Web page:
This does not mean that we should sit back and accept climate change. We must continue to dramatically reduce carbon emissions. But we could and should do something concurrently to address the increase in natural disasters.
Enter resilient design: “the intentional design of buildings, landscapes, communities, and regions in response to [natural disaster] vulnerabilities,” according to the Resilient Design Institute (RDI). After all, the most energy-efficient city block in the world loses all positive impact when vulnerabilities reduce it to be uninhabitable in the wake of a natural disaster.
In simple terms, resilient design strategies start with three principles:
- Protect: For any location, confirm the likeliest natural threats (such as higher winds, potential floods, earthquakes or fire), then upgrade facilities and infrastructures to better withstand them.
- Retreat: remove ourselves from areas of threat. For example, is there a prime view location on a slope targeted as a candidate for mudslides? Don’t build there.
- Embrace: accept the climate changes we’re seeing as core criteria in design, and create facilities that respond to certain disaster conditions. If a “protect” approach is about barriers to disaster conditions, the “embrace” approach is about finding ways to work alongside or with those conditions.
One question from people I’ve spoken with about resilient design is: aren’t we doing this already? Yes, we can say that our profession relies on code to guide us in building the safest possible facilities, but frankly code doesn’t always go far enough to address the needs of true resiliency capable of addressing new and changing environmental conditions. I think everyone involved in AEC work (owners, designers, contractors, etc.) should be asking this on every project: are we achieving resiliency?
Resilient design needs can seem huge, but there are strategies that are achievable. If those of us in the AEC professions shift our thinking to be disciplined in considering resiliency (not just code) before modeling a single design line, then we can have a positive impact right now. In considering recent work completed by my firm, I can see this:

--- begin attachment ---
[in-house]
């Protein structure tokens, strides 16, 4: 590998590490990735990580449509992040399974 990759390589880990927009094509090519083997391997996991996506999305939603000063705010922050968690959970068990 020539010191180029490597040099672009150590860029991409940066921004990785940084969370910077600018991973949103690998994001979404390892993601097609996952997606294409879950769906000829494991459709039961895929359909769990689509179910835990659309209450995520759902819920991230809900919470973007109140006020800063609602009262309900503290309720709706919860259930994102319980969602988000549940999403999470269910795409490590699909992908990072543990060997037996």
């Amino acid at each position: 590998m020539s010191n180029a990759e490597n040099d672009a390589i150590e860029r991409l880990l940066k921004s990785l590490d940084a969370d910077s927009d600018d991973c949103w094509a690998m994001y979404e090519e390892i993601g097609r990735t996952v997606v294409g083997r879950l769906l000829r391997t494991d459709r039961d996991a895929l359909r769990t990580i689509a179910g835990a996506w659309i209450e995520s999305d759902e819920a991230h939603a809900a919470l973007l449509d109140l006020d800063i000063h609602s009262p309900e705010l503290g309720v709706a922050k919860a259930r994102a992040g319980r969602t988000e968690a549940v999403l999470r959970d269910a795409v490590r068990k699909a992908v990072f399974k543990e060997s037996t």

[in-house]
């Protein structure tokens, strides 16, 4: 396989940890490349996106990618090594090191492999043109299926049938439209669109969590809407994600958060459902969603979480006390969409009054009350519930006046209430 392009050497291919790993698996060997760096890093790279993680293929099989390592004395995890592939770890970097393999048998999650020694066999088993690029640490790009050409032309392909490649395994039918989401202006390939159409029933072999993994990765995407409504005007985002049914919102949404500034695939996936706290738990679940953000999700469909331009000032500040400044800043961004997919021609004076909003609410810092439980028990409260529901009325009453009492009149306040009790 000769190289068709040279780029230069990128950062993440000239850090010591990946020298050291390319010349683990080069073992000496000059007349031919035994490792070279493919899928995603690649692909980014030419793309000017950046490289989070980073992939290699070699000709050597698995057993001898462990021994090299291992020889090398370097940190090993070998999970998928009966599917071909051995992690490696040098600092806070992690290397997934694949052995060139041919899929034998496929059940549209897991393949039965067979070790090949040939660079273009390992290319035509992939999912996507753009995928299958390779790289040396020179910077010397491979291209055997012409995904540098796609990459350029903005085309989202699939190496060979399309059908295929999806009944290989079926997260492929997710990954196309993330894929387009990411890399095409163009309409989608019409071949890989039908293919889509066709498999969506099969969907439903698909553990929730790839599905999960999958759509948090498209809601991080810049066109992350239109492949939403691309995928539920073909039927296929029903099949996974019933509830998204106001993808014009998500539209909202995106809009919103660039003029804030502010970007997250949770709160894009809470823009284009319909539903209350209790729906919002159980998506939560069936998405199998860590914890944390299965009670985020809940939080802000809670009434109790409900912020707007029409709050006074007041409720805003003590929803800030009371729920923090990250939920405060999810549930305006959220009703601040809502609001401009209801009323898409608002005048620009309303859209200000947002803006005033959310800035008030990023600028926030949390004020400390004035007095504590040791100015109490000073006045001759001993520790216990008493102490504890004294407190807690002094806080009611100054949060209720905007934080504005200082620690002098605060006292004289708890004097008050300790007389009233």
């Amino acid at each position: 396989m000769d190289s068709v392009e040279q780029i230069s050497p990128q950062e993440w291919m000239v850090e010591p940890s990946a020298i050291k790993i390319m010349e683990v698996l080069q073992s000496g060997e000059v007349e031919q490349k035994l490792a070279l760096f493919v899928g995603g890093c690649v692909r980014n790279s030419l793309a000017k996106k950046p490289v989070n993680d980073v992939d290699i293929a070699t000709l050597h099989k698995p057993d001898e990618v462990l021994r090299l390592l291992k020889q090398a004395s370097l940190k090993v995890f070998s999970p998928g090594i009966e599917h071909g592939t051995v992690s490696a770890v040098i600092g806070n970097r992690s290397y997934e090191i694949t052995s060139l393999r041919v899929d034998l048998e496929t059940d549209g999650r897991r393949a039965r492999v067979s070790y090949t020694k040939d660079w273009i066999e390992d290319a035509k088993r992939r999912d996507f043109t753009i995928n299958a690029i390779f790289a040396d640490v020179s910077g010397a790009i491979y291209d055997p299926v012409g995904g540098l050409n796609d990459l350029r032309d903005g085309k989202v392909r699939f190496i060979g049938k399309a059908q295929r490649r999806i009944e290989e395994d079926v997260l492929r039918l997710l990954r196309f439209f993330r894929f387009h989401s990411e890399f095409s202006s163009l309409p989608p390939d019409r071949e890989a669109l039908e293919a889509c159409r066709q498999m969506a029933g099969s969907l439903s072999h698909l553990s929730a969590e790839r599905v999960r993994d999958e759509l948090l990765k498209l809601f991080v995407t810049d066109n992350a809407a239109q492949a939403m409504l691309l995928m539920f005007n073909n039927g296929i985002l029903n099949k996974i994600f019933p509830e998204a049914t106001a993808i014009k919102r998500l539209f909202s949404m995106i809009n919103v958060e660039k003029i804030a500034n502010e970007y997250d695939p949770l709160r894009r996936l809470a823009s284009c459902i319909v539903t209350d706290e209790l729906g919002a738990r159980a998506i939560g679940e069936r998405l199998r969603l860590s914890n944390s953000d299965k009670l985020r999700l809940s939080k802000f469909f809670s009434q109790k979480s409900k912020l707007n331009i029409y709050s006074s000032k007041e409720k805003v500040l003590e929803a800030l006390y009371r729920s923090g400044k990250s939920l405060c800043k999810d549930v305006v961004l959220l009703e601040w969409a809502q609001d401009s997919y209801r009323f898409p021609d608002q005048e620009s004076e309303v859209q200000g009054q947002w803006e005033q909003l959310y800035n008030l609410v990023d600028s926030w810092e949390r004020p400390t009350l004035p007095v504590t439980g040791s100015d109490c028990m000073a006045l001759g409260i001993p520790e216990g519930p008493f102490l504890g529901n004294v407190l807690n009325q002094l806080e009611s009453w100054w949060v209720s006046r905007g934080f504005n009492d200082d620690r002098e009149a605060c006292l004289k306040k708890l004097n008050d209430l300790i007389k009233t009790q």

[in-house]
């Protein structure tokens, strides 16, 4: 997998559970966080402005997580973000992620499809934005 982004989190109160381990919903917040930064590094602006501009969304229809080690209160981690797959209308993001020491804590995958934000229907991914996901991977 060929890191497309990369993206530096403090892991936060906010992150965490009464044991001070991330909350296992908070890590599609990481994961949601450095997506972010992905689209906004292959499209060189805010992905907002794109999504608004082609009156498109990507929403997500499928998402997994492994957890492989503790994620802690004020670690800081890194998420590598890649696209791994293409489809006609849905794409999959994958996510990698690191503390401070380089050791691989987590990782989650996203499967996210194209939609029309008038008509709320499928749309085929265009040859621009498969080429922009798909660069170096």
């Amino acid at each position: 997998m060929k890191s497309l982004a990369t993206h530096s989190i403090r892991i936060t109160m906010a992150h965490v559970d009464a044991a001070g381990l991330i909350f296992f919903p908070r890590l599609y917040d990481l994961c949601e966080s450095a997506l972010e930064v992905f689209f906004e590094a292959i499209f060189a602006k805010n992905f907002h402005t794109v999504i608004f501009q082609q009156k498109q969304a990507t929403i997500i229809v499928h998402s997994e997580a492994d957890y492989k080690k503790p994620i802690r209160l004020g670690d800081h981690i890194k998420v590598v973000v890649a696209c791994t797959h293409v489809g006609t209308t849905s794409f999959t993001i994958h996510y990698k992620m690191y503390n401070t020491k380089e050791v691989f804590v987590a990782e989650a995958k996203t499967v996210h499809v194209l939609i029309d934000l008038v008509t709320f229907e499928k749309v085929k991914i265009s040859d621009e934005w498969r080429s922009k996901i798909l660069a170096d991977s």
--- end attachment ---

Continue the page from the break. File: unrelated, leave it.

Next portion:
- Protect: We applied the concept of “protect” in design of an addition to Baldwin Performing Arts Center (Baldwin City, Kansas). The project scope was simply an addition to address the growing need for a theater space for Baldwin’s junior high and high school performing arts programs. Because of the threat of tornadoes in that area, we encouraged discussion of providing shelter protection within schools. While doing so wasn’t a part of the original scope of work, this conversation as well as taking advantage of the availability of FEMA funding options led to design of a Performing Arts Center that’s further structured to protect students, staff and community visitors during tornados.
- Retreat: While it’s highly unlikely that moving an entire community out of areas of potential threat will be feasible, you can still bring “retreat” considerations to design and construction at a more achievable scale. For example, during the design of Joplin’s Replacement High School, our team closely looked at the site and identified flood plain areas. Once that was identified, we were able to create a site plan that works around the flood plain rather than through it.
- Embrace: We often assist our school clients with passing bond referendums in order to address the facility needs of the district. As our school bond experts assist in consensus building in “Tornado Alley,” for example, we spend a great deal of time educating school boards and their constituents about the benefit of having shelters within each of the facilities being addressed within the bond referendum. Although these additions might increase the scope of a bond, communities empowered to have this conversations can make confident decisions on what’s the right thing to do.
This may seem a daunting task, perhaps even scary. After all, how many of us like to consider the natural disasters that could happen where we live, work or play? It’s much more reassuring to assume that while possible, a disaster-level event is unlikely. But if recent trends continue, likelihood of major events may increase. And I hope that the aforementioned examples help demonstrate that we don’t have to wait to begin getting serious about resilient design. So now I’d ask you this question: how is resilient design being addressed on your next project?